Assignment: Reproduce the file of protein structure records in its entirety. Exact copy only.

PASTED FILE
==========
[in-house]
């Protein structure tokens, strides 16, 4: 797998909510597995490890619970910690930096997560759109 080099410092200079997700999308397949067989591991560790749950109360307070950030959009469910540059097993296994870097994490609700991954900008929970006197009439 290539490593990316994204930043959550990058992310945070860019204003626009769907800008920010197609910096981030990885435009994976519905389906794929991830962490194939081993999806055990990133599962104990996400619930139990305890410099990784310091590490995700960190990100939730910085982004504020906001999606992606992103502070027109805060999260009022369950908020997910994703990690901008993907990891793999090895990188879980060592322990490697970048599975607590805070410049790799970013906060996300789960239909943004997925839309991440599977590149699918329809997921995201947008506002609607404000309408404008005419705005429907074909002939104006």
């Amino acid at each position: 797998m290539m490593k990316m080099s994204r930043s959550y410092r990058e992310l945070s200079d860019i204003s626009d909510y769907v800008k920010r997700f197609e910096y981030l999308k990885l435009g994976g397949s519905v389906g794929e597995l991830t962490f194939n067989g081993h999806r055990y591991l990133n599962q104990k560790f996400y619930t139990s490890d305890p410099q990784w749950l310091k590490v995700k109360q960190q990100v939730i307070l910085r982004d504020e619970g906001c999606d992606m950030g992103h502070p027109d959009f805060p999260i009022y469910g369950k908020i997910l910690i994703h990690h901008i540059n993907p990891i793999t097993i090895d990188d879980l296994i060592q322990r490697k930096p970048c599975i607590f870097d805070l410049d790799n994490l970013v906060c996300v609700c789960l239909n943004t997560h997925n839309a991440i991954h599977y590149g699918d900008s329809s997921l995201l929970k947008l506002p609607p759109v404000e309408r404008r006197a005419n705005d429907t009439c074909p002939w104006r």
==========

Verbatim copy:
[in-house]
């Protein structure tokens, strides 16, 4: 797998909510597995490890619970910690930096997560759109 080099410092200079997700999308397949067989591991560790749950109360307070950030959009469910540059097993296994870097994490609700991954900008929970006197009439 290539490593990316994204930043959550990058992310945070860019204003626009769907800008920010197609910096981030990885435009994976519905389906794929991830962490194939081993999806055990990133599962104990996400619930139990305890410099990784310091590490995700960190990100939730910085982004504020906001999606992606992103502070027109805060999260009022369950908020997910994703990690901008993907990891793999090895990188879980060592322990490697970048599975607590805070410049790799970013906060996300789960239909943004997925839309991440599977590149699918329809997921995201947008506002609607404000309408404008005419705005429907074909002939104006």
């Amino acid at each position: 797998m290539m490593k990316m080099s994204r930043s959550y410092r990058e992310l945070s200079d860019i204003s626009d909510y769907v800008k920010r997700f197609e910096y981030l999308k990885l435009g994976g397949s519905v389906g794929e597995l991830t962490f194939n067989g081993h999806r055990y591991l990133n599962q104990k560790f996400y619930t139990s490890d305890p410099q990784w749950l310091k590490v995700k109360q960190q990100v939730i307070l910085r982004d504020e619970g906001c999606d992606m950030g992103h502070p027109d959009f805060p999260i009022y469910g369950k908020i997910l910690i994703h990690h901008i540059n993907p990891i793999t097993i090895d990188d879980l296994i060592q322990r490697k930096p970048c599975i607590f870097d805070l410049d790799n994490l970013v906060c996300v609700c789960l239909n943004t997560h997925n839309a991440i991954h599977y590149g699918d900008s329809s997921l995201l929970k947008l506002p609607p759109v404000e309408r404008r006197a005419n705005d429907t009439c074909p002939w104006r």